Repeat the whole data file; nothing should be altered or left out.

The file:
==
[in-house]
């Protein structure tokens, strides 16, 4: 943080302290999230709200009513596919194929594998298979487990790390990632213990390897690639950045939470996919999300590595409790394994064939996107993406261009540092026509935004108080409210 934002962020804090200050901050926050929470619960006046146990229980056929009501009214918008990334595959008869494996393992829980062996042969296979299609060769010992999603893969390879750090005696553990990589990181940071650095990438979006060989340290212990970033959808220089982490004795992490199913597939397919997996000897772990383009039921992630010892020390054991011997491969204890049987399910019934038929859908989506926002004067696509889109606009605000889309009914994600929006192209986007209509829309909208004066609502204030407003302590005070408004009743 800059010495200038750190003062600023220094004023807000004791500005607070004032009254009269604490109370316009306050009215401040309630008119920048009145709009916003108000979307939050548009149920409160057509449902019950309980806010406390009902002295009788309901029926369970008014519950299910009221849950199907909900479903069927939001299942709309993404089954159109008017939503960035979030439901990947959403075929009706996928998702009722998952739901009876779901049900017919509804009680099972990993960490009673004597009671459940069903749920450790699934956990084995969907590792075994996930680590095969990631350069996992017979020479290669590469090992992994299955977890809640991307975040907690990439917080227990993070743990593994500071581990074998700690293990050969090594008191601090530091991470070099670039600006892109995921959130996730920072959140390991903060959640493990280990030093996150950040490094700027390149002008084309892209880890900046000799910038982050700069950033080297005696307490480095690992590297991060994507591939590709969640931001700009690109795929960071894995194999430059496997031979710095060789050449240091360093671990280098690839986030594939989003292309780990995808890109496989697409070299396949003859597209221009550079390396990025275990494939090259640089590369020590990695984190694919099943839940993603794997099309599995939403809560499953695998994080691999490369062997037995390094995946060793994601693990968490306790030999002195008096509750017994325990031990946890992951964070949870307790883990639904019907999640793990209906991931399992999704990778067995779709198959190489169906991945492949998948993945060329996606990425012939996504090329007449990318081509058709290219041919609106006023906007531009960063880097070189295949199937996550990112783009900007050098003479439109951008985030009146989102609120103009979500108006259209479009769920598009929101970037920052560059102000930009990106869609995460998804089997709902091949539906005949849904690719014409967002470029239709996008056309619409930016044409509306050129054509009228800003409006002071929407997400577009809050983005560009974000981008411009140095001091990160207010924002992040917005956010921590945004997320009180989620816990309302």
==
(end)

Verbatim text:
[in-house]
């Protein structure tokens, strides 16, 4: 943080302290999230709200009513596919194929594998298979487990790390990632213990390897690639950045939470996919999300590595409790394994064939996107993406261009540092026509935004108080409210 934002962020804090200050901050926050929470619960006046146990229980056929009501009214918008990334595959008869494996393992829980062996042969296979299609060769010992999603893969390879750090005696553990990589990181940071650095990438979006060989340290212990970033959808220089982490004795992490199913597939397919997996000897772990383009039921992630010892020390054991011997491969204890049987399910019934038929859908989506926002004067696509889109606009605000889309009914994600929006192209986007209509829309909208004066609502204030407003302590005070408004009743 800059010495200038750190003062600023220094004023807000004791500005607070004032009254009269604490109370316009306050009215401040309630008119920048009145709009916003108000979307939050548009149920409160057509449902019950309980806010406390009902002295009788309901029926369970008014519950299910009221849950199907909900479903069927939001299942709309993404089954159109008017939503960035979030439901990947959403075929009706996928998702009722998952739901009876779901049900017919509804009680099972990993960490009673004597009671459940069903749920450790699934956990084995969907590792075994996930680590095969990631350069996992017979020479290669590469090992992994299955977890809640991307975040907690990439917080227990993070743990593994500071581990074998700690293990050969090594008191601090530091991470070099670039600006892109995921959130996730920072959140390991903060959640493990280990030093996150950040490094700027390149002008084309892209880890900046000799910038982050700069950033080297005696307490480095690992590297991060994507591939590709969640931001700009690109795929960071894995194999430059496997031979710095060789050449240091360093671990280098690839986030594939989003292309780990995808890109496989697409070299396949003859597209221009550079390396990025275990494939090259640089590369020590990695984190694919099943839940993603794997099309599995939403809560499953695998994080691999490369062997037995390094995946060793994601693990968490306790030999002195008096509750017994325990031990946890992951964070949870307790883990639904019907999640793990209906991931399992999704990778067995779709198959190489169906991945492949998948993945060329996606990425012939996504090329007449990318081509058709290219041919609106006023906007531009960063880097070189295949199937996550990112783009900007050098003479439109951008985030009146989102609120103009979500108006259209479009769920598009929101970037920052560059102000930009990106869609995460998804089997709902091949539906005949849904690719014409967002470029239709996008056309619409930016044409509306050129054509009228800003409006002071929407997400577009809050983005560009974000981008411009140095001091990160207010924002992040917005956010921590945004997320009180989620816990309302």